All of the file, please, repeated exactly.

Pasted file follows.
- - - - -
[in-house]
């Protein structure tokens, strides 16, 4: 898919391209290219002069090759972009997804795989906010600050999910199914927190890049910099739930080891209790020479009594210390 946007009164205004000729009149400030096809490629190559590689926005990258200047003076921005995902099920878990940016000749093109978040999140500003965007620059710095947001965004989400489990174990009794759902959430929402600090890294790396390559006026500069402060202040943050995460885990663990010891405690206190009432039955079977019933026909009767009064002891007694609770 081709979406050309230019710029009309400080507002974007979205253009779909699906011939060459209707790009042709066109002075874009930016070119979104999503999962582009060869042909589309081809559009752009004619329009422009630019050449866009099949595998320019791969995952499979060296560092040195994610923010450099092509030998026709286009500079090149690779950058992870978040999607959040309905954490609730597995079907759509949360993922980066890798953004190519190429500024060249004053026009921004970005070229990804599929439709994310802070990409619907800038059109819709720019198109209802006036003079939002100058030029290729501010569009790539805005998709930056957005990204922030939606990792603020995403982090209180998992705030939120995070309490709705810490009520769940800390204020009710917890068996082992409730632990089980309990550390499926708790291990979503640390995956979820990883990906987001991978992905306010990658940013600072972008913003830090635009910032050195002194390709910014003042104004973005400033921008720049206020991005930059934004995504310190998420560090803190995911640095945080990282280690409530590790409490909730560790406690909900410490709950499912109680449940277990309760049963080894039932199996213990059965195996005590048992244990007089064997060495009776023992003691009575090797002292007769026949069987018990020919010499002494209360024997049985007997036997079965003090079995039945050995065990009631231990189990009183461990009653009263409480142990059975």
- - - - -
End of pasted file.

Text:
[in-house]
């Protein structure tokens, strides 16, 4: 898919391209290219002069090759972009997804795989906010600050999910199914927190890049910099739930080891209790020479009594210390 946007009164205004000729009149400030096809490629190559590689926005990258200047003076921005995902099920878990940016000749093109978040999140500003965007620059710095947001965004989400489990174990009794759902959430929402600090890294790396390559006026500069402060202040943050995460885990663990010891405690206190009432039955079977019933026909009767009064002891007694609770 081709979406050309230019710029009309400080507002974007979205253009779909699906011939060459209707790009042709066109002075874009930016070119979104999503999962582009060869042909589309081809559009752009004619329009422009630019050449866009099949595998320019791969995952499979060296560092040195994610923010450099092509030998026709286009500079090149690779950058992870978040999607959040309905954490609730597995079907759509949360993922980066890798953004190519190429500024060249004053026009921004970005070229990804599929439709994310802070990409619907800038059109819709720019198109209802006036003079939002100058030029290729501010569009790539805005998709930056957005990204922030939606990792603020995403982090209180998992705030939120995070309490709705810490009520769940800390204020009710917890068996082992409730632990089980309990550390499926708790291990979503640390995956979820990883990906987001991978992905306010990658940013600072972008913003830090635009910032050195002194390709910014003042104004973005400033921008720049206020991005930059934004995504310190998420560090803190995911640095945080990282280690409530590790409490909730560790406690909900410490709950499912109680449940277990309760049963080894039932199996213990059965195996005590048992244990007089064997060495009776023992003691009575090797002292007769026949069987018990020919010499002494209360024997049985007997036997079965003090079995039945050995065990009631231990189990009183461990009653009263409480142990059975």